03 Course Schedule Tips

Guidelines for Populating the Course Schedule


This course schedule is organized by weeks. Instructors may organize their schedule in different ways (ex., by modules, or units). Based on the Secretariat’s course outline requirements, you will need to include a list of topics, required readings, and due dates.


Add dates for each week (i.e., Jan 11-15) and the final assessment period according to the Registrar’s Office Important Dates.

Weekly topics

It is often helpful to use a weekly module structure to organize your course and make it easy for students to navigate. Organizing content into 12 weekly modules is a common approach. You may also choose to have six modules that each span two weeks or a combination.

Required Readings

Readings can be textbook chapters, journal articles, news articles from websites, and more. It is recommended to include only required readings and not optional readings in the course schedule. If your course will not have required readings or you choose to list them elsewhere, remove this column.

  • If a reading comes from a source that the University of Waterloo library has a license for (e.g. a particular journal), you can use Course Reserves.
  • If a reading lives on a website that is reputable, you may link to it.
  • If you wish for a reading to be uploaded to LEARN (i.e., the file lives in your course vs. externally), you may require the author’s permission to uphold copyright terms.

Learn More: Copyright Guide for Instructors


Enter the name the assessment next to the week it is due. You may find these resources helpful:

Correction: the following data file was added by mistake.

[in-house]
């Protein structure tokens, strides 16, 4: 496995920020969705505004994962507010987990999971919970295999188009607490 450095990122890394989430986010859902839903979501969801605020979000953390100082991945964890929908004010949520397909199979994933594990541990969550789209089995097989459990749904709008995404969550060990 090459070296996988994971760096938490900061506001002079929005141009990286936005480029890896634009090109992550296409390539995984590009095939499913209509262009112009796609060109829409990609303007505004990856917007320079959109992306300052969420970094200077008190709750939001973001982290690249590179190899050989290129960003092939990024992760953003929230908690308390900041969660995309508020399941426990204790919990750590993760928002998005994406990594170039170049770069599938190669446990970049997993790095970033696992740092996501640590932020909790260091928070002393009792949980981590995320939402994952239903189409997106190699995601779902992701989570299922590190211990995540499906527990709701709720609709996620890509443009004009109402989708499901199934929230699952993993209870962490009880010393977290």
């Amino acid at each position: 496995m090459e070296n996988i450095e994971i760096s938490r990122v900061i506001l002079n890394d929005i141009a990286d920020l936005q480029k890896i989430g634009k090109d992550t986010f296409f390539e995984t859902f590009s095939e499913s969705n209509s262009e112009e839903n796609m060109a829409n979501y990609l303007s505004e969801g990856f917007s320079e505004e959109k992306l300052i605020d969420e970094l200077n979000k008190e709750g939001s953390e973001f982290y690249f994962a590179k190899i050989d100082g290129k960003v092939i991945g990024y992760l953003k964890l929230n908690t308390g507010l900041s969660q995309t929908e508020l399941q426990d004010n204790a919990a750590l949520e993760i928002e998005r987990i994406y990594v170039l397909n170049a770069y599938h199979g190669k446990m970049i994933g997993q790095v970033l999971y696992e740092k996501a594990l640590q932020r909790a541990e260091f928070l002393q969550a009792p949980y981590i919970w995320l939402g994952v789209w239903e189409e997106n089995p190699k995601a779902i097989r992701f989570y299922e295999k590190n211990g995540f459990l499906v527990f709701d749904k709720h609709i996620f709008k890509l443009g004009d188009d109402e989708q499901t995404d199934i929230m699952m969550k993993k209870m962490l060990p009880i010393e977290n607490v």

Begin Date (optional)

You may suggest to students when they should begin each assessment. If so, you can add a begin date column. This may be useful for the following:

  • Discussions: when you want everyone posting, reading, and replying to one another within a certain timeframe.
  • Quizzes: to let students know when a quiz first becomes available to complete.
  • Open book exams: to let students know when the exam window starts. Provide at least a 24-hour window.

Due Date

  • Enter the due dates for when students need to complete each assessment.
  • Due dates vs. end dates: you may set up some LEARN tools (Dropbox, Quiz, etc.) to have an end date after the due date. The due date is when an assessment is labelled late. The end date is when a student can no longer submit or complete the assessment.  This allows students to complete the assessment after the due date. If you have a late policy that allows students to submit work after the due date, you will need to use both due dates and end dates.


Enter the weight for each assessment in the table as a percentage (%).

Final Examination

See the Registrar’s Final Exam Schedule. This link is also included in the 03 Course Schedule template for your students.

Consult with your department for additional department-specific policies and guidelines regarding the Final Assessment.